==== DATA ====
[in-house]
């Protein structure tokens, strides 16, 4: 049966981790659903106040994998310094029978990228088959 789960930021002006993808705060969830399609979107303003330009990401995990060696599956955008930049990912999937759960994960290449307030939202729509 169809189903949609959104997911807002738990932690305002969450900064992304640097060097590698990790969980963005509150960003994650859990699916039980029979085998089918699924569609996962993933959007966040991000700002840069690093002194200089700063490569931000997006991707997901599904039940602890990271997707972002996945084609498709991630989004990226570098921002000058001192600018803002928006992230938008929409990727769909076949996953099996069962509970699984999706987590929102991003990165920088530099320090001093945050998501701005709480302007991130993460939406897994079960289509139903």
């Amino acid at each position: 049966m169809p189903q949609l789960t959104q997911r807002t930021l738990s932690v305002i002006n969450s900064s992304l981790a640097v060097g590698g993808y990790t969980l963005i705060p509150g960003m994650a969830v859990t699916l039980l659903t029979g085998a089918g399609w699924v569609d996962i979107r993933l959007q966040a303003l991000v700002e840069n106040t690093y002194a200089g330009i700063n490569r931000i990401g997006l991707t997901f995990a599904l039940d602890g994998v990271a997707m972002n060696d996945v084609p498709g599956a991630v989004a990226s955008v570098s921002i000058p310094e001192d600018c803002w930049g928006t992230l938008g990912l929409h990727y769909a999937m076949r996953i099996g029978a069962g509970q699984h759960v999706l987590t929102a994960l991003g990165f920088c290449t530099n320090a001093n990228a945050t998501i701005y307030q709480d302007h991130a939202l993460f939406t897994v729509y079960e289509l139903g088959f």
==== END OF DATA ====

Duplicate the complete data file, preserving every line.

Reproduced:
[in-house]
């Protein structure tokens, strides 16, 4: 049966981790659903106040994998310094029978990228088959 789960930021002006993808705060969830399609979107303003330009990401995990060696599956955008930049990912999937759960994960290449307030939202729509 169809189903949609959104997911807002738990932690305002969450900064992304640097060097590698990790969980963005509150960003994650859990699916039980029979085998089918699924569609996962993933959007966040991000700002840069690093002194200089700063490569931000997006991707997901599904039940602890990271997707972002996945084609498709991630989004990226570098921002000058001192600018803002928006992230938008929409990727769909076949996953099996069962509970699984999706987590929102991003990165920088530099320090001093945050998501701005709480302007991130993460939406897994079960289509139903």
């Amino acid at each position: 049966m169809p189903q949609l789960t959104q997911r807002t930021l738990s932690v305002i002006n969450s900064s992304l981790a640097v060097g590698g993808y990790t969980l963005i705060p509150g960003m994650a969830v859990t699916l039980l659903t029979g085998a089918g399609w699924v569609d996962i979107r993933l959007q966040a303003l991000v700002e840069n106040t690093y002194a200089g330009i700063n490569r931000i990401g997006l991707t997901f995990a599904l039940d602890g994998v990271a997707m972002n060696d996945v084609p498709g599956a991630v989004a990226s955008v570098s921002i000058p310094e001192d600018c803002w930049g928006t992230l938008g990912l929409h990727y769909a999937m076949r996953i099996g029978a069962g509970q699984h759960v999706l987590t929102a994960l991003g990165f920088c290449t530099n320090a001093n990228a945050t998501i701005y307030q709480d302007h991130a939202l993460f939406t897994v729509y079960e289509l139903g088959f």